Controlling Spread of the Oak Wilt Pathogen (Ceratocystis
fagacearum) in a Minnesota Urban Forest Park Reserve
Jennifer Juzwik, Joseph O’Brien, Charles Evenson, Paul Castillo, and Graham Mahal
Abstract: Effectiveness of oak wilt control actions taken between 1997 and 1999 were evaluated for an urban forest park reserve in Minnesota, U.S. A high level of success (84% of evaluated disease centers) was achieved in controlling belowground spread of the vascular pathogen for four to six years by mechanically disrupting inter-tree root connections with the blade of a cable plow (vibratory plow, VP). Placements of the outermost (i.e., primary) VP treatment lines were based on a modified, rule-of-thumb model. Plausible scenarios based on two protocols for preventing pathogen spore production, and thus aboveground insect-mediated spread, were explored in conjunction with alternative, root treatment models using a geographical information system. For the 95% confidence level of a statistical model, the numbers of red oaks inside primary lines were 2.5 times greater than those inside the primary, installed lines and represents the difference in tree losses if all red oaks were removed to the primary lines [i.e., a “cut-to-the-line” (CTL) protocol]. Alternatively, a “monitor and remove” (MR) option (i.e., annual removal of wilting red oaks), would have resulted in 64% fewer removals than CTL. The park’s forestry division subsequently added the MR protocol to its oak wilt control program.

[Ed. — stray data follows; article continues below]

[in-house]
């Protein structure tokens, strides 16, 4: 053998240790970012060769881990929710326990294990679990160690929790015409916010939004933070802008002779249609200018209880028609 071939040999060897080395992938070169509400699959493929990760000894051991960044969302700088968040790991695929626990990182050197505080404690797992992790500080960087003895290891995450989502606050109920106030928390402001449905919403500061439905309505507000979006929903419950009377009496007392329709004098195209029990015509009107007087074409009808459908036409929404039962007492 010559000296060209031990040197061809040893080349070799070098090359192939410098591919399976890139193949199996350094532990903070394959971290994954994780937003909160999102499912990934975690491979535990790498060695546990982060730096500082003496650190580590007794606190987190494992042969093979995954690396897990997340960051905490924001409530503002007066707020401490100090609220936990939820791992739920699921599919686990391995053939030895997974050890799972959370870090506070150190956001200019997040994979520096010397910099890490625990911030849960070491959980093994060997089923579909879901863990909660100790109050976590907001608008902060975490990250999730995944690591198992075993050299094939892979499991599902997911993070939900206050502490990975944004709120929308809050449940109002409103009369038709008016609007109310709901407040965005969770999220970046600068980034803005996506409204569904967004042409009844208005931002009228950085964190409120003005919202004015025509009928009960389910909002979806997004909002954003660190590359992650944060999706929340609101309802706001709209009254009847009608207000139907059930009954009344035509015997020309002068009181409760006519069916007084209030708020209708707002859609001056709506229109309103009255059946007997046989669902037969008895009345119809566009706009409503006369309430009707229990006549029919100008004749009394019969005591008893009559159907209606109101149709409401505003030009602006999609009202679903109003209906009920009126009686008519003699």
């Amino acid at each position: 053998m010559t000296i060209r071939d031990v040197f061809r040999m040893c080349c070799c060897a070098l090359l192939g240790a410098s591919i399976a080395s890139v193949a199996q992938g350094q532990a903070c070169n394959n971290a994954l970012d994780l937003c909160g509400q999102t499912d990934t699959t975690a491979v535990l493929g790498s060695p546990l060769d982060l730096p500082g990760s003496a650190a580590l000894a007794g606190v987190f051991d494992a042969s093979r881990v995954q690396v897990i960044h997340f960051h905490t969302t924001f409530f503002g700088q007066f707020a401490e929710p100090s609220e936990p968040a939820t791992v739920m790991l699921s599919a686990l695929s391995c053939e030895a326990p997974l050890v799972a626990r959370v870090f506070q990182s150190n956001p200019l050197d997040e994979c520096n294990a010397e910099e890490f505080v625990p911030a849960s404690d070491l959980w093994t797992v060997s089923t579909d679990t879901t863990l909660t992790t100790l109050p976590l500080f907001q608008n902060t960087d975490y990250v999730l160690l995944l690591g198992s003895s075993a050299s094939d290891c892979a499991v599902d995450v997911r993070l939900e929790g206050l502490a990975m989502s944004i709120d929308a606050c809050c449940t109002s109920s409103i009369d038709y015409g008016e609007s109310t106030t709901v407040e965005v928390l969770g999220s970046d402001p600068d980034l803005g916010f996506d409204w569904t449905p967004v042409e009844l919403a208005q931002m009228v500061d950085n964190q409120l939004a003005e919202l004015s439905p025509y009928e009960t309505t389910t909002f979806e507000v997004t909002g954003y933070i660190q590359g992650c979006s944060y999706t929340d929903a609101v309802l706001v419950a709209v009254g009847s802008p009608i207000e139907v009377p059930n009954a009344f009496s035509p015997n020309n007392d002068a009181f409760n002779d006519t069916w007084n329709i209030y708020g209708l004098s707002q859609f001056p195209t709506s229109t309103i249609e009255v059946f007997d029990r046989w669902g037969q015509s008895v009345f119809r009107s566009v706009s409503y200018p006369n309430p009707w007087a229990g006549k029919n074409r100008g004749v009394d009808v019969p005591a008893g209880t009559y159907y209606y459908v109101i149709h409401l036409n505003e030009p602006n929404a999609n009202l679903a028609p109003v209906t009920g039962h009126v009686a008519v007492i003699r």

Keywords: Cultural Control; Insect Vector Spread; Integrated Pest Management; Plant Health Care